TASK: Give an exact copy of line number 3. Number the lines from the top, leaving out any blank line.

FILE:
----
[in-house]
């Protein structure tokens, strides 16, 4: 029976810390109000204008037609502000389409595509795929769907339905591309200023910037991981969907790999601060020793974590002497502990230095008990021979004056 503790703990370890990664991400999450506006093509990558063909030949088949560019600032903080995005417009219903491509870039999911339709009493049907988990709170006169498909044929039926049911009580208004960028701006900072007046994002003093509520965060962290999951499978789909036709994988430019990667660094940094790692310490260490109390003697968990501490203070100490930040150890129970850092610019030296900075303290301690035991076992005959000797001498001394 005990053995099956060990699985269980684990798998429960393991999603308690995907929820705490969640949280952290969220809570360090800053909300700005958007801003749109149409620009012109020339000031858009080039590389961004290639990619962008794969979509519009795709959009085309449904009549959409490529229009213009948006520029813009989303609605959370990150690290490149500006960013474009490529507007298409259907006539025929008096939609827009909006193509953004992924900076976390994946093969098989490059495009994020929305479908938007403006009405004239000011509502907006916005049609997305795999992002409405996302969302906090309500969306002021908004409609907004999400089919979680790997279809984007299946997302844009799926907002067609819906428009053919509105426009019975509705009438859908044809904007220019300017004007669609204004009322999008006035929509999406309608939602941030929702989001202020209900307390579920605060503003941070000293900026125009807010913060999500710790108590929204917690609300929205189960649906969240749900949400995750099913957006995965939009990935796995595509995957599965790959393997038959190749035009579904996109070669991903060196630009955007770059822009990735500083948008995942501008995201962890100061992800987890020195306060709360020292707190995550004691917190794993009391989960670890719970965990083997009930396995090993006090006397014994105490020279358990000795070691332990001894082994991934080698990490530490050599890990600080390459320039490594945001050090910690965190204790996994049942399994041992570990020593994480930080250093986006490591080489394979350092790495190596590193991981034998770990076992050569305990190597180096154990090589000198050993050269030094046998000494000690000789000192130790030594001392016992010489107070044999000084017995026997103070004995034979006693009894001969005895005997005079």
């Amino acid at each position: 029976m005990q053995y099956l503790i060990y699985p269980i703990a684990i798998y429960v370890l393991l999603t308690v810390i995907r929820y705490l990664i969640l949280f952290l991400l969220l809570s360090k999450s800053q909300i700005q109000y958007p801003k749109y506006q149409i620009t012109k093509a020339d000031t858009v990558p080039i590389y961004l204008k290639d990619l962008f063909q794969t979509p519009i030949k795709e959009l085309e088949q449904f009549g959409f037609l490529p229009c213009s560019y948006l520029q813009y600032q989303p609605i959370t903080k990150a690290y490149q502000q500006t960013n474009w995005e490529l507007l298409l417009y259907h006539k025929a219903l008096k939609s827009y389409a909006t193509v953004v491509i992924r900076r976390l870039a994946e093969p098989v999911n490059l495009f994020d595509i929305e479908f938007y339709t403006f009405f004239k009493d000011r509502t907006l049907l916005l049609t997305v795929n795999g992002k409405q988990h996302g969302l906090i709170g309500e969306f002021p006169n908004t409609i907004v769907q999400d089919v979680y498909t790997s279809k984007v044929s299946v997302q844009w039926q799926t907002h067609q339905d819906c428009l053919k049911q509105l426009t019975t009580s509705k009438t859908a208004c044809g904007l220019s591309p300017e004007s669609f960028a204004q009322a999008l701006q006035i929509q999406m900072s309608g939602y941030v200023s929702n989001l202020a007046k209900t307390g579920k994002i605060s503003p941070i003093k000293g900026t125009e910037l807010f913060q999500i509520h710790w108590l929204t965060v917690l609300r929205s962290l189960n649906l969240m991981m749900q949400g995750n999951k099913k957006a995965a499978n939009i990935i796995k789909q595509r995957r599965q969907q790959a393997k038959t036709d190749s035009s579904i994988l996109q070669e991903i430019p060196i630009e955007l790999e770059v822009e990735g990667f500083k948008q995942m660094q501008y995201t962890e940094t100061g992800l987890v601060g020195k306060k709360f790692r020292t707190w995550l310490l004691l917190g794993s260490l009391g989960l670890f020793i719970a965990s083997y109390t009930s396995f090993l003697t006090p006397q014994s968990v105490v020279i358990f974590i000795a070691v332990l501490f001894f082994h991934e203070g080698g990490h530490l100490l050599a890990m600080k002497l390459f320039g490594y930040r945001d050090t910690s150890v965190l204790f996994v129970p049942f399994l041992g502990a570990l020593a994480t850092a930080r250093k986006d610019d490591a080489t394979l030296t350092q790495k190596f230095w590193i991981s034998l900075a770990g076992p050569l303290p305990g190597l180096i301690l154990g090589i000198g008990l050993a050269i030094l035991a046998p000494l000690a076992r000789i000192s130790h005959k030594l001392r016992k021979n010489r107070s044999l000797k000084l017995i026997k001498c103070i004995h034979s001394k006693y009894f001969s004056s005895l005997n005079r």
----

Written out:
């Amino acid at each position: 029976m005990q053995y099956l503790i060990y699985p269980i703990a684990i798998y429960v370890l393991l999603t308690v810390i995907r929820y705490l990664i969640l949280f952290l991400l969220l809570s360090k999450s800053q909300i700005q109000y958007p801003k749109y506006q149409i620009t012109k093509a020339d000031t858009v990558p080039i590389y961004l204008k290639d990619l962008f063909q794969t979509p519009i030949k795709e959009l085309e088949q449904f009549g959409f037609l490529p229009c213009s560019y948006l520029q813009y600032q989303p609605i959370t903080k990150a690290y490149q502000q500006t960013n474009w995005e490529l507007l298409l417009y259907h006539k025929a219903l008096k939609s827009y389409a909006t193509v953004v491509i992924r900076r976390l870039a994946e093969p098989v999911n490059l495009f994020d595509i929305e479908f938007y339709t403006f009405f004239k009493d000011r509502t907006l049907l916005l049609t997305v795929n795999g992002k409405q988990h996302g969302l906090i709170g309500e969306f002021p006169n908004t409609i907004v769907q999400d089919v979680y498909t790997s279809k984007v044929s299946v997302q844009w039926q799926t907002h067609q339905d819906c428009l053919k049911q509105l426009t019975t009580s509705k009438t859908a208004c044809g904007l220019s591309p300017e004007s669609f960028a204004q009322a999008l701006q006035i929509q999406m900072s309608g939602y941030v200023s929702n989001l202020a007046k209900t307390g579920k994002i605060s503003p941070i003093k000293g900026t125009e910037l807010f913060q999500i509520h710790w108590l929204t965060v917690l609300r929205s962290l189960n649906l969240m991981m749900q949400g995750n999951k099913k957006a995965a499978n939009i990935i796995k789909q595509r995957r599965q969907q790959a393997k038959t036709d190749s035009s579904i994988l996109q070669e991903i430019p060196i630009e955007l790999e770059v822009e990735g990667f500083k948008q995942m660094q501008y995201t962890e940094t100061g992800l987890v601060g020195k306060k709360f790692r020292t707190w995550l310490l004691l917190g794993s260490l009391g989960l670890f020793i719970a965990s083997y109390t009930s396995f090993l003697t006090p006397q014994s968990v105490v020279i358990f974590i000795a070691v332990l501490f001894f082994h991934e203070g080698g990490h530490l100490l050599a890990m600080k002497l390459f320039g490594y930040r945001d050090t910690s150890v965190l204790f996994v129970p049942f399994l041992g502990a570990l020593a994480t850092a930080r250093k986006d610019d490591a080489t394979l030296t350092q790495k190596f230095w590193i991981s034998l900075a770990g076992p050569l303290p305990g190597l180096i301690l154990g090589i000198g008990l050993a050269i030094l035991a046998p000494l000690a076992r000789i000192s130790h005959k030594l001392r016992k021979n010489r107070s044999l000797k000084l017995i026997k001498c103070i004995h034979s001394k006693y009894f001969s004056s005895l005997n005079r």